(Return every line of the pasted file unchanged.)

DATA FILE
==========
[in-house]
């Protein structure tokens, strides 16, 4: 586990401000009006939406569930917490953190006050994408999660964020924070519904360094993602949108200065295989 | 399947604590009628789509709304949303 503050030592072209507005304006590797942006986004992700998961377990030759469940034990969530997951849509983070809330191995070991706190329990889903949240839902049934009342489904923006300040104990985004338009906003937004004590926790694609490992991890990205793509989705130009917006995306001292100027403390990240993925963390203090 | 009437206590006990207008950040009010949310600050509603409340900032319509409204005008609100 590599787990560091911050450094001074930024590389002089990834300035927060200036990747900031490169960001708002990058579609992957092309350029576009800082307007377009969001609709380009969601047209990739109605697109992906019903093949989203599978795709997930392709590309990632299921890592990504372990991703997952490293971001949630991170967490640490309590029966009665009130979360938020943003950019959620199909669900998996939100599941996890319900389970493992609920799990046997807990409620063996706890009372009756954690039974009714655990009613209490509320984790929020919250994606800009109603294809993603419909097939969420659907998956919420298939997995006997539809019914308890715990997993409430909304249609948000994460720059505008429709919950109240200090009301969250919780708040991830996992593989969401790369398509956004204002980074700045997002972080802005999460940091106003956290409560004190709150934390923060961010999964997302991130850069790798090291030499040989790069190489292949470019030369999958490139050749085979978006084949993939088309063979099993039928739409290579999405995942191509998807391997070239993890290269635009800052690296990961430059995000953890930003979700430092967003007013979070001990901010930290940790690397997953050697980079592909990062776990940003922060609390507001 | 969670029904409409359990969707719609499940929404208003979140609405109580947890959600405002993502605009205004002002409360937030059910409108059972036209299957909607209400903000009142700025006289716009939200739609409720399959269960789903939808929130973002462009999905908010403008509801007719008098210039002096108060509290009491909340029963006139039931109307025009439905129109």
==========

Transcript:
[in-house]
């Protein structure tokens, strides 16, 4: 586990401000009006939406569930917490953190006050994408999660964020924070519904360094993602949108200065295989 | 399947604590009628789509709304949303 503050030592072209507005304006590797942006986004992700998961377990030759469940034990969530997951849509983070809330191995070991706190329990889903949240839902049934009342489904923006300040104990985004338009906003937004004590926790694609490992991890990205793509989705130009917006995306001292100027403390990240993925963390203090 | 009437206590006990207008950040009010949310600050509603409340900032319509409204005008609100 590599787990560091911050450094001074930024590389002089990834300035927060200036990747900031490169960001708002990058579609992957092309350029576009800082307007377009969001609709380009969601047209990739109605697109992906019903093949989203599978795709997930392709590309990632299921890592990504372990991703997952490293971001949630991170967490640490309590029966009665009130979360938020943003950019959620199909669900998996939100599941996890319900389970493992609920799990046997807990409620063996706890009372009756954690039974009714655990009613209490509320984790929020919250994606800009109603294809993603419909097939969420659907998956919420298939997995006997539809019914308890715990997993409430909304249609948000994460720059505008429709919950109240200090009301969250919780708040991830996992593989969401790369398509956004204002980074700045997002972080802005999460940091106003956290409560004190709150934390923060961010999964997302991130850069790798090291030499040989790069190489292949470019030369999958490139050749085979978006084949993939088309063979099993039928739409290579999405995942191509998807391997070239993890290269635009800052690296990961430059995000953890930003979700430092967003007013979070001990901010930290940790690397997953050697980079592909990062776990940003922060609390507001 | 969670029904409409359990969707719609499940929404208003979140609405109580947890959600405002993502605009205004002002409360937030059910409108059972036209299957909607209400903000009142700025006289716009939200739609409720399959269960789903939808929130973002462009999905908010403008509801007719008098210039002096108060509290009491909340029963006139039931109307025009439905129109």